One of the responses I received to my last post, The Truth About Inclusion, was from a senior executive in the tech industry. He agreed with a concept that I’d mentioned in my post—that of “psychological safety,” the zone where members of teams feel they are in a climate of trust and mutual respect—posited by Charles Duhigg in his article in The New York Times Magazine.
Noting that psychological safety appears to be a “way forward to successful teams,” the senior leader also pointed out what he feels to be a “Catch-22” about the concept: “that those who currently control the boardrooms and technical teams feel psychological safety when things remain the way they have always been.” So he asked: “How do you encourage the status quo teams to embrace creating psychological safety for all under these circumstances?”
It’s a good question, and one that we think about a lot at SHAMBAUGH. Personally, I think the answer lies in inclusive leadership. The key to creating an inclusive culture—including at the senior executive and board level—is to recognize the fact that all voices need to be on deck. This concept of inclusiveness needs to go beyond gender balance to consider all types of diversity.
With that in mind, striving for better gender balance at the leadership level is certainly an important part of what can create a more inclusive culture, so I’d like to share some new research in this regard. A recent Wall Street Journal article highlighted the work of two professors—Larissa Tiedens of Stanford’s Graduate School of Business and Melissa J. Williams of Emory University’s Goizueta Business School—who synthesized 71 studies that tested reactions to those who acted assertively. The pair found added support for a tendency that we’ve seen plenty of times before—that women, on average, are penalized more than men when they show the same assertive behaviors.
But what was particularly eye-opening about these findings was the fact that women were only disparaged more than men for direct forms of assertion—particularly verbal forms like taking a dominant position during negotiation. Expressing assertiveness in nonverbal ways, however, did not carry the same high penalties for women. More effective forms of assertion for women were discovered to include things like striking expansive bodily stances/poses, physical proximity, and even speaking louder or interrupting to get a point across, since the latter involve paraverbal cues.
Shaking Things Up in the Boardroom
How can we move beyond these gender-based stereotypes that hold women back at the leadership level and keep us from having all voices on deck? It’s important for men to play an important role in creating inclusiveness. They can do so first by recognizing that these types of inequities do still exist, and they are exacting a heavy toll on our high-potential female leaders. The recent findings by the Stanford and Emory professors clearly suggest that women either must moderate their verbal assertiveness to be taken more seriously as leaders, or else suffer the consequences for using the same direct, assertive actions that men use to achieve leadership success.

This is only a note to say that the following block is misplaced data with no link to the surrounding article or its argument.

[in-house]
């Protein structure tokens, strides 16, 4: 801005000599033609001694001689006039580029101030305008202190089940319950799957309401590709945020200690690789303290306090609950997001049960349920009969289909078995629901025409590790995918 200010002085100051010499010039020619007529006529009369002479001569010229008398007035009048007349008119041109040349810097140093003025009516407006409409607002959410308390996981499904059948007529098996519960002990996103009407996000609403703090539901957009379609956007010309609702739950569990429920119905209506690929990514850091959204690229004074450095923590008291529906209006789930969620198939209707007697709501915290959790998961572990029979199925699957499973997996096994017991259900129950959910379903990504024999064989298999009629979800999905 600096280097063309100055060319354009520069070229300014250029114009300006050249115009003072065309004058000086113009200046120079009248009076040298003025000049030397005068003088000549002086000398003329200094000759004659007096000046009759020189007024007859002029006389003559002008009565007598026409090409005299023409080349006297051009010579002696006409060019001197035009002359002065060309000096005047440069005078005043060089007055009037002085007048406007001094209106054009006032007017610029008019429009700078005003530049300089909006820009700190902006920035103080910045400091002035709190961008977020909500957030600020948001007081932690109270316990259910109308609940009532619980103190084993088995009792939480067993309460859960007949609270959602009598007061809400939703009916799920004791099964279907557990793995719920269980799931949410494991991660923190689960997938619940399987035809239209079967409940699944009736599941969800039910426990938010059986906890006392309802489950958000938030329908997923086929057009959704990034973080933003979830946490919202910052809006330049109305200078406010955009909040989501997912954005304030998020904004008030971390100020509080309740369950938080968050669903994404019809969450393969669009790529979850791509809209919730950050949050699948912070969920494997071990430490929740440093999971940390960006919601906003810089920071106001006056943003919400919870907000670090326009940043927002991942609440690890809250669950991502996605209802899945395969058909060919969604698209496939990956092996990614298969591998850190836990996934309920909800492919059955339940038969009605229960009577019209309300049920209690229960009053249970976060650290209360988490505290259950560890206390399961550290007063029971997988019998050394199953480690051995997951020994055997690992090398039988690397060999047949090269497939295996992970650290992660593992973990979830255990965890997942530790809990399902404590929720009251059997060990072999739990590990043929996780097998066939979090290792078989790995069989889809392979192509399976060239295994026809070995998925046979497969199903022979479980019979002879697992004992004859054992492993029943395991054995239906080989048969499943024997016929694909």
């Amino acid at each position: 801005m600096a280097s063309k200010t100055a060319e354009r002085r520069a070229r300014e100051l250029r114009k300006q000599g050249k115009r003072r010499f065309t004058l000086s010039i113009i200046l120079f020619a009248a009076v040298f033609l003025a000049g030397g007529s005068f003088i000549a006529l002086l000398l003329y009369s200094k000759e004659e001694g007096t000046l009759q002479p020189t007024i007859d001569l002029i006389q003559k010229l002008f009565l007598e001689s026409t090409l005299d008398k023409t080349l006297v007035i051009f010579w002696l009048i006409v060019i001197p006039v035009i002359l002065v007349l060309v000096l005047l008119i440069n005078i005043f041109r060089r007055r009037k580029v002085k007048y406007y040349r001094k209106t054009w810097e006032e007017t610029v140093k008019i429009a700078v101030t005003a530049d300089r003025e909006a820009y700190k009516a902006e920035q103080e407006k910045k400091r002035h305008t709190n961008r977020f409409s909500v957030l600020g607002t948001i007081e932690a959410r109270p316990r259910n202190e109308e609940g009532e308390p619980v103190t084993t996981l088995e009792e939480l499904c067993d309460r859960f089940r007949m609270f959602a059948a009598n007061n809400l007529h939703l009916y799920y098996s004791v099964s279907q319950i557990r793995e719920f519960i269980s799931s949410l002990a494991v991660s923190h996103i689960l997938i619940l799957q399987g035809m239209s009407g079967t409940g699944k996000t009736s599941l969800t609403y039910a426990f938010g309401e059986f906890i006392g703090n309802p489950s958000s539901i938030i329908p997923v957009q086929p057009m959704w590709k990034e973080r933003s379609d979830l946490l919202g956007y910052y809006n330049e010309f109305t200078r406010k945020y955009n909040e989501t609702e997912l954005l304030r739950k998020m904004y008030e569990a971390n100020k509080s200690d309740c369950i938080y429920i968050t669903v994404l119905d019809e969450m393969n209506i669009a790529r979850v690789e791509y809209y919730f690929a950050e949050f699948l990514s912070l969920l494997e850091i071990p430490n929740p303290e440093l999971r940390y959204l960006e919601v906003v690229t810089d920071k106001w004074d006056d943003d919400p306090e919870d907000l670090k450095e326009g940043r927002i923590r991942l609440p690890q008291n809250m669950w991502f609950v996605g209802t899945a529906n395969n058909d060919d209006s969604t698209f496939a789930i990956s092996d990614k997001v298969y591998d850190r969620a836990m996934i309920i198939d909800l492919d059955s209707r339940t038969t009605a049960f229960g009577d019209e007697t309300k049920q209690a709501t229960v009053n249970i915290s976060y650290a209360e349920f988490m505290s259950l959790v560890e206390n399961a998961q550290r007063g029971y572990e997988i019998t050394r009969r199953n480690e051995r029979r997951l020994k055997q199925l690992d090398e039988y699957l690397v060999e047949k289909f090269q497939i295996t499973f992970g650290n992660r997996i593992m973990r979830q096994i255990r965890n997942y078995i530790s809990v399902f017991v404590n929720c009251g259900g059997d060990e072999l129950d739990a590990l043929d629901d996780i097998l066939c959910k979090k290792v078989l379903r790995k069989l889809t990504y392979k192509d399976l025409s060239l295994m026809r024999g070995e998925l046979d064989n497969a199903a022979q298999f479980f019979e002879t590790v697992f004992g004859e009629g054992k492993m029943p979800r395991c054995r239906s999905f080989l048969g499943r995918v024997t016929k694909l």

Men can also help challenge these gender stereotypes when they see them playing out, whether in the boardroom or the leadership pipeline. To go back to the senior tech executive’s point mentioned at the start of this post, move beyond your comfort level and the status quo. If you see something, say something to disrupt outdated thinking patterns. For example, if you notice that John’s verbal proposal is greenlighted by the executive committee after Mary’s similar proposal—when delivered convincingly and assertively—was questioned, call this behavior out. Point out that Mary had already suggested those same points, yet her proposal was rejected.
While the assertiveness findings are just one piece in a much larger puzzle, they highlight the fact that there is still plenty of work to be done in opening the doors for everyone to have an equal chance to become true, authentic leaders. To open the doors for women to lead—and to create greater inclusiveness in all arenas across the leadership suite—we need everyone’s voice to be heard at the table.
What steps can you take today to build a more inclusive leadership culture?
Rebecca is an internationally acclaimed and sought-after keynote speaker, leadership expert and contributing editor for Harvard Business Review and the Huffington Post.
To learn more about SHAMBAUGH’s integrated leadership solutions, visit: www.shambaughleadership.com
Rebecca is author of the best-selling books It’s Not a Glass Ceiling, It’s a Sticky Floor, Leadership Secrets of Hillary Clinton, and Make Room for Her: Why Companies Need an Integrated Leadership Model to Achieve Extraordinary Results.